When Lee Eisenberg worked on Dubious during the 70’s (he was the editor of Esquire from 1976 through 1978, and then again from 1984 through 1990), there was a cardboard box outside of someone’s office year round, and people would drop clippings into it whenever they came across something ripe in a newspaper or a magazine. Come August, Mr. Eisenberg said, the box would be dumped out and people around the office would share in the task of typing up short summaries of each item. For the next month and a half, whoever wanted to work on Dubious would get together for hours every day, choosing the best items, shouting out headlines, and arguing about how to phrase things.
Sometimes this would happen in the office, and other times it would happen across the street at the Berkshire Hotel bar, where Esquire editors ate lunch every day. “This was when you could still drink at lunch and eat peanuts,” Mr. Eisenberg said. “The Newsweek people who worked a couple blocks to the south would also come there.”
By the mid-80’s, Dubious was less of a staff-wide effort and more of a “guerrilla task force” made up of those who had the most enthusiasm for it, according to Mr. Eisenberg. Every year it was a slightly different cast, but the core group from 1985 until 1997, give or take, was Mr. Hirshey, Mr. Solomon, Lewis Grossberger, and Gil Schwartz (a.k.a. Stanley Bing). Michael Hirschorn, according to Mr. Hirshey, joined the team in the early 90’s.
From Labor Day until Thanksgiving or so, they’d work on Dubious almost every day, sometimes at Mr. Hirschorn’s Chelsea loft (known as the “Dubious Clubhouse”), sometimes in the office, but most often over three-hour-lunches at the handful of restaurants near Esquire headquarters below Central Park that would tolerate them. “It was jokes and food, always,” Mr. Grossberger said. “We were always joking and gaining weight. I don’t know if we could have done it without eating.”
Their favorite place to go was the Cosmic Coffee Shop on 58th and Broadway, a cheap Greek diner that served club sandwiches, eggs, and babka for dessert. One year, Mr. Hirshey said, they ran up a $4,000 dollar bill by the time Dubious season was over and got their picture hung on the wall; according to Mr. Solomon, the five of them would regularly order for 30.
On a good day, sessions like that would yield half a dozen useable jokes, most of which Mr. Eisenberg—Dubious’ “spiritual leader,” according to Mr. Solomon—would casually tear apart upon review. If he didn’t like a headline, he would either say it was terrible or mark it “TTB,” a bit of shorthand meaning “try to beat” that continues to haunt Mr. Hirshey and Mr. Solomon to this day. “He would torture us mercilessly over every headline,” Mr. Hirshey said. “He’d make us write 20 and then he would choose the first one.” Mr. Eisenberg did not apologize for this: “Hirshey is someone who likes to suffer,” he said.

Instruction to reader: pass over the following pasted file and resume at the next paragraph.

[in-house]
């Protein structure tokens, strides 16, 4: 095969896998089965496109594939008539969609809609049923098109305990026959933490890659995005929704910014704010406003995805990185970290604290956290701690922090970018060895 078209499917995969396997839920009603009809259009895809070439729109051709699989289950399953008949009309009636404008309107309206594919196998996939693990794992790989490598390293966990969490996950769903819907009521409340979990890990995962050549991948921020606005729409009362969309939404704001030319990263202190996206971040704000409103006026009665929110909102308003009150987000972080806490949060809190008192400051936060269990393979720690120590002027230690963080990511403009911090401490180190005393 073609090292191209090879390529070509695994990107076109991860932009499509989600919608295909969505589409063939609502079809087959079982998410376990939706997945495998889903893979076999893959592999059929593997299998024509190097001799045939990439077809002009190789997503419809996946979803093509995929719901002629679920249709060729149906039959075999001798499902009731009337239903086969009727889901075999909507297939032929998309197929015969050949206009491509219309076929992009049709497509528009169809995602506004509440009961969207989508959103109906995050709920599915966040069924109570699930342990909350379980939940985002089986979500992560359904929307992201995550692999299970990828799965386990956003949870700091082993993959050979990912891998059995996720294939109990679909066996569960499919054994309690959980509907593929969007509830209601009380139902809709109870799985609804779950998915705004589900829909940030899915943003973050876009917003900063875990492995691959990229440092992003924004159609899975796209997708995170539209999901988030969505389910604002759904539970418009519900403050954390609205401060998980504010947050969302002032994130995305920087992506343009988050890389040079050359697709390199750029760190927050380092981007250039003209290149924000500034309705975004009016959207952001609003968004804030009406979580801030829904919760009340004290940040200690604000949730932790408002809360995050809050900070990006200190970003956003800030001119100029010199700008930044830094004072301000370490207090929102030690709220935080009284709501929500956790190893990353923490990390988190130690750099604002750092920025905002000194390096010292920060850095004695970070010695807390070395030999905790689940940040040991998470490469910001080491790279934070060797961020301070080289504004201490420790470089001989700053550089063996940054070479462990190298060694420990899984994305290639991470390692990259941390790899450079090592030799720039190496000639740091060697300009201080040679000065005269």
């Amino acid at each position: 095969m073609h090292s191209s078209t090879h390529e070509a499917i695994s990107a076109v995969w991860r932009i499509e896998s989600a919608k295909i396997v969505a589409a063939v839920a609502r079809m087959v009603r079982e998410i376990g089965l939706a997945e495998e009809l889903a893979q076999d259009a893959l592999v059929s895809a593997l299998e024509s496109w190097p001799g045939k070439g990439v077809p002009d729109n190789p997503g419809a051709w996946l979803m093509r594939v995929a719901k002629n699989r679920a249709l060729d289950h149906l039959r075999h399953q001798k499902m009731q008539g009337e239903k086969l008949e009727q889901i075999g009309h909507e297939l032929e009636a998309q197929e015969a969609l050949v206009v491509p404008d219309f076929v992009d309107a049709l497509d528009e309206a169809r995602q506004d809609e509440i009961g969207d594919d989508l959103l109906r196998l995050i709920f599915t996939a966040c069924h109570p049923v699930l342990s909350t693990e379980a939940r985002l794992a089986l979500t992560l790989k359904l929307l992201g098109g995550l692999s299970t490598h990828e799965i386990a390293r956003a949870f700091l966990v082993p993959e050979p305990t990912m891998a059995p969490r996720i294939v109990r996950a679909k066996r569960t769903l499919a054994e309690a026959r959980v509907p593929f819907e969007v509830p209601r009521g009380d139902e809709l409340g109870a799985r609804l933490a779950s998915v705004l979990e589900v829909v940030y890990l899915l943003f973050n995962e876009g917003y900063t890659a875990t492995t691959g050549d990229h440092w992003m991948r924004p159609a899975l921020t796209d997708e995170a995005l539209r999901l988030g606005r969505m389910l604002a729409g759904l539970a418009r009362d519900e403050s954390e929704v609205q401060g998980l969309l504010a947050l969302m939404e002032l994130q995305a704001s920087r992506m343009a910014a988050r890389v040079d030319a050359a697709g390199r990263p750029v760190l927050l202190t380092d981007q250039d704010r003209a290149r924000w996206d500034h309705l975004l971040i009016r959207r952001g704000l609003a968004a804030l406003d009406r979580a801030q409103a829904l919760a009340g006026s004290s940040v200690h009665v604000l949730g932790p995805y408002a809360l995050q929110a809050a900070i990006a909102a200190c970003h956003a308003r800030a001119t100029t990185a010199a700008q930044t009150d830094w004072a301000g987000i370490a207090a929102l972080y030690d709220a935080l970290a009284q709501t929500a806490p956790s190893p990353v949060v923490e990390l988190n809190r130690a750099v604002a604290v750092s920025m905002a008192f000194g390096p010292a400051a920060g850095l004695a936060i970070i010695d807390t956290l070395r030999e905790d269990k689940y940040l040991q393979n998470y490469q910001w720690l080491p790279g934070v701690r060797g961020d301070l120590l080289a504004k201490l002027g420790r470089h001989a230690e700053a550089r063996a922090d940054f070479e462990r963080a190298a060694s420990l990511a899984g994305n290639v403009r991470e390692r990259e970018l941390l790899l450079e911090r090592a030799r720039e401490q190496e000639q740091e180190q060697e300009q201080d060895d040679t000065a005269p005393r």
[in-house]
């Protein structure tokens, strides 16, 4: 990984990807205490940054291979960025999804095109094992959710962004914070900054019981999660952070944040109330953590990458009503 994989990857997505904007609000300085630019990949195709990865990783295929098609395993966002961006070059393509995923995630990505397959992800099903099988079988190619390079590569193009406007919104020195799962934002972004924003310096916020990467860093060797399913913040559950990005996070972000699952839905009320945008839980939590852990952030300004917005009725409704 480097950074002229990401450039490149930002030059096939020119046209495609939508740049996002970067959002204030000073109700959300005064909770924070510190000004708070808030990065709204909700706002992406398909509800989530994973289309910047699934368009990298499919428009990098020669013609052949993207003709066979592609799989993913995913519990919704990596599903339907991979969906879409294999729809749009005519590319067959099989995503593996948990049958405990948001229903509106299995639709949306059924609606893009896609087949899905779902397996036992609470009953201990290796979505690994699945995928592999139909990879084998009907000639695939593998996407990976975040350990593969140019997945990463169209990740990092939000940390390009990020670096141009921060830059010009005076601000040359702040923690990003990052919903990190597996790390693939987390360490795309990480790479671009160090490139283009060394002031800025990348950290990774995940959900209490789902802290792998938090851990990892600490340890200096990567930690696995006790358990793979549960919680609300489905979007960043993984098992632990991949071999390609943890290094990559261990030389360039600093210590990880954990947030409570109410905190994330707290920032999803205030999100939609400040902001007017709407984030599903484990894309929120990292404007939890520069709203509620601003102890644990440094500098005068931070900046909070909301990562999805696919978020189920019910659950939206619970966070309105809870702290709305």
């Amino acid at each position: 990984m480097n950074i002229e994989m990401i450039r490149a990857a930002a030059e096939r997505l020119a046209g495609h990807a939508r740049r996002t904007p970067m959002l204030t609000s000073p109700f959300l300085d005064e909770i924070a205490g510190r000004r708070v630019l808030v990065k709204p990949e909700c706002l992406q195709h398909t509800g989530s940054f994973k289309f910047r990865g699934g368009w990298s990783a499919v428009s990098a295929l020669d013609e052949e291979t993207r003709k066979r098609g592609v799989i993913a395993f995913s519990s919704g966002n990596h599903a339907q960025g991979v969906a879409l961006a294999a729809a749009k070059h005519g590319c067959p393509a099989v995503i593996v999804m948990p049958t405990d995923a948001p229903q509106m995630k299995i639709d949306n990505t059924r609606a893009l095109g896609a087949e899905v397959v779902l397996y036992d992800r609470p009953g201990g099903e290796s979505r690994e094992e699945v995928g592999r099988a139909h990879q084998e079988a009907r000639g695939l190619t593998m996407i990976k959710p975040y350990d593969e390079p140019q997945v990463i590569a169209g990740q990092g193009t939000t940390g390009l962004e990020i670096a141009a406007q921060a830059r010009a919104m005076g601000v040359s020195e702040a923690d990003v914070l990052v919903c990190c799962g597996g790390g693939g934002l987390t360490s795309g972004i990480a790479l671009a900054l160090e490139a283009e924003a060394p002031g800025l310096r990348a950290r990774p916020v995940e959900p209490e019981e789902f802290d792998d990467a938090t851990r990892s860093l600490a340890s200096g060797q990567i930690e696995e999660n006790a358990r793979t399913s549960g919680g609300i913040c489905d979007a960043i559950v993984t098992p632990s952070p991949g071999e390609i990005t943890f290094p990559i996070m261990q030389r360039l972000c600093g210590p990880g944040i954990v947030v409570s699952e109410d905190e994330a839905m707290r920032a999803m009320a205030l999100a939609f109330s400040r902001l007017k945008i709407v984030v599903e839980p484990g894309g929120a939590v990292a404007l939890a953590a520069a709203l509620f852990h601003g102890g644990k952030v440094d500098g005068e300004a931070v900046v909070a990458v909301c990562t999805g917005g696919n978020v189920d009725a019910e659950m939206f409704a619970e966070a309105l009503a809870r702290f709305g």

By the time Mr. Hirshey left Esquire in 1997, the once-innovative headline-item format that had made Dubious such a distinctive voice in humor had inspired countless copycats: over the course of the 12 years during which he served as the section’s shepherd, Mr. Hirshey said, he “fired off rockets” to publications like Texas Monthly (which introduced their version of Dubious, “the Bum Steer Awards” in 1974), People Magazine, and Entertainment Weekly in which he asked them to please at least acknowledge the source of their inspiration.
Mr. Eisenberg said the imitators should have compelled the architects of Dubious to innovate: to deviate from or even abandon the original format and evolve so that everyone else was never not just playing catch-up.
“It probably could have used a shot of humor growth hormone once in a while,” Mr. Eisenberg said, sounding somewhat detached but disappointed.
Mr. Grossberger, meanwhile, lamented the fact that the feature was killed before it had the chance to turn 50.
“What lovely timing,” he said. “I’d say that’s pretty dubious! I guess the Hirshey gang will have to have its own 50th anniversary celebration at the Cosmic.”
He went on: “A few years ago I would have been outraged and denouncing it. But I sort of expect everything to end now. It’s like the whole culture seems to be co
ming to an end. Everything is stopping, ending, collapsing. So nothing surprises me… It would be nice if Dubious could keep going and it would be nice if our gang could keep writing it. But reality is not what it used to be.”